The Natural Gas Market

Sixty Years of Regulation and Deregulation

Paul W. MacAvoy

View Inside Price: $65.00


January 11, 2001
160 pages, 6 1/8 x 9 1/4
17 graphs + 39 tables
ISBN: 9780300083811
Cloth

Also Available in:
e-book

Over the past six decades federal regulatory agencies have attempted different strategies to regulate the natural gas industry in the United States. All have been unsuccessful, resulting in nationwide gas shortages or massive gas surpluses and costing the nation scores of billions of dollars. In addition, partial deregulation has led the regulatory agency to become more involved in controlling individual transactions among gas producers, distributors, and consumers.

In this important book, Paul MacAvoy demonstrates that no affected group has gained from these experiments in public control and that all participants would gain from complete deregulation. Although losses have declined with partial deregulation in recent years, current regulatory practices still limit the growth of supply through the transmission system. MacAvoy’s history of the regulation of natural gas is a cautionary tale for other natural resource or network industries that are regulated or are about to be regulated.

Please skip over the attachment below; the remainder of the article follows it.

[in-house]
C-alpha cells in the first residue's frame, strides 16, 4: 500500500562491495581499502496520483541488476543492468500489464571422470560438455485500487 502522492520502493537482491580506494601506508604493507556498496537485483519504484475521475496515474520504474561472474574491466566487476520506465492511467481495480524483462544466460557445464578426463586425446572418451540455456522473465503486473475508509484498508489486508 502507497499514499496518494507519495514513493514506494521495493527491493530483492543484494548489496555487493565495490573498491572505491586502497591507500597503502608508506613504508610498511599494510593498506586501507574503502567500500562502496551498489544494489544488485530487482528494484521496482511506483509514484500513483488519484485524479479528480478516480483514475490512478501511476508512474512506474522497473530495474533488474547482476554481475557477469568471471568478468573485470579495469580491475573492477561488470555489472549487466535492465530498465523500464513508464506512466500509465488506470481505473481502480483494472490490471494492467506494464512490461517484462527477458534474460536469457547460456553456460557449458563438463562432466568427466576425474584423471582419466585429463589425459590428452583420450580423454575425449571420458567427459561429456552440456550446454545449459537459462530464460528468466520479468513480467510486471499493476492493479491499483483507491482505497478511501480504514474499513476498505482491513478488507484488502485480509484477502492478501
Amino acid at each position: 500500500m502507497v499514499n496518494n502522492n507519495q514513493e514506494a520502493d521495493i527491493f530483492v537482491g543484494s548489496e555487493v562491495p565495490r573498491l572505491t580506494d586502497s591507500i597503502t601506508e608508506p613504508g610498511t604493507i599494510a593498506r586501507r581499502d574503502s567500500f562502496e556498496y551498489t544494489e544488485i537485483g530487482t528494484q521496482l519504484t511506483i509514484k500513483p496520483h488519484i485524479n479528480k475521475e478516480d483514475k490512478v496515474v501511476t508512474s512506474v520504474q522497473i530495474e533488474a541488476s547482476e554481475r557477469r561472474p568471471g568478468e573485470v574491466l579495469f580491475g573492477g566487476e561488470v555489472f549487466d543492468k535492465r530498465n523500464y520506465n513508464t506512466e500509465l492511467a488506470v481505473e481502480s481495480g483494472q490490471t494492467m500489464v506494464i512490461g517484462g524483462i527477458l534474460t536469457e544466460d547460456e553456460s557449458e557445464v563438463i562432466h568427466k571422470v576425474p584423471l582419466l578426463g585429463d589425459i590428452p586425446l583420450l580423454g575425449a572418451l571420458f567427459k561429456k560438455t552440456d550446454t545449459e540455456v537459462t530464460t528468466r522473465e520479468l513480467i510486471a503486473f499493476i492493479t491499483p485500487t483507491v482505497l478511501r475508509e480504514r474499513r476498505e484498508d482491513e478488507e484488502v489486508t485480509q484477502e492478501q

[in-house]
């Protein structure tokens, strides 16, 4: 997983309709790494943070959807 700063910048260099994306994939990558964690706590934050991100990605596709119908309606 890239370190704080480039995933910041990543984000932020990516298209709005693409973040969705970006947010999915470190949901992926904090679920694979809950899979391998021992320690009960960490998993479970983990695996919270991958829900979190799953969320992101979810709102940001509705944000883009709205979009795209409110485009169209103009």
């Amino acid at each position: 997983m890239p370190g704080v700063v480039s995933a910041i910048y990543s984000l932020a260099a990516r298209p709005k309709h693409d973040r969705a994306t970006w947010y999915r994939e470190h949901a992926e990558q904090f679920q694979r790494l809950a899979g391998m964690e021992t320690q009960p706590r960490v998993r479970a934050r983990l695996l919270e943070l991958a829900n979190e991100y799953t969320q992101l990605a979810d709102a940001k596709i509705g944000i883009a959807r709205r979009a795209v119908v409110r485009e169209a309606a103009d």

Paul W. MacAvoy is Williams Brothers Professor of Management Studies and former dean of the School of Management, Yale University.

"An important addition to the literature that will be valuable to many different types of readers. MacAvoy’s analysis is easily accessible and convincing."—Richard J. Pierce, Jr., George Washington University Law School


“[A] masterful analysis. . . . This volume displays a skillful integration of statistical techniques and an enormous knowledge of the institutional setting, and it continues MacAvoy’s superb analysis of this industry appearing in a series of publications over 40 years.”—Choice

“MacAvoy’s history of the regulation of natural gas is a cautionary tale for other natural resource or network industries that are regulated or are about to be regulated.”—Bulletin of Science, Technology & Society

Selected by Choice as an Outstanding Academic title for 2001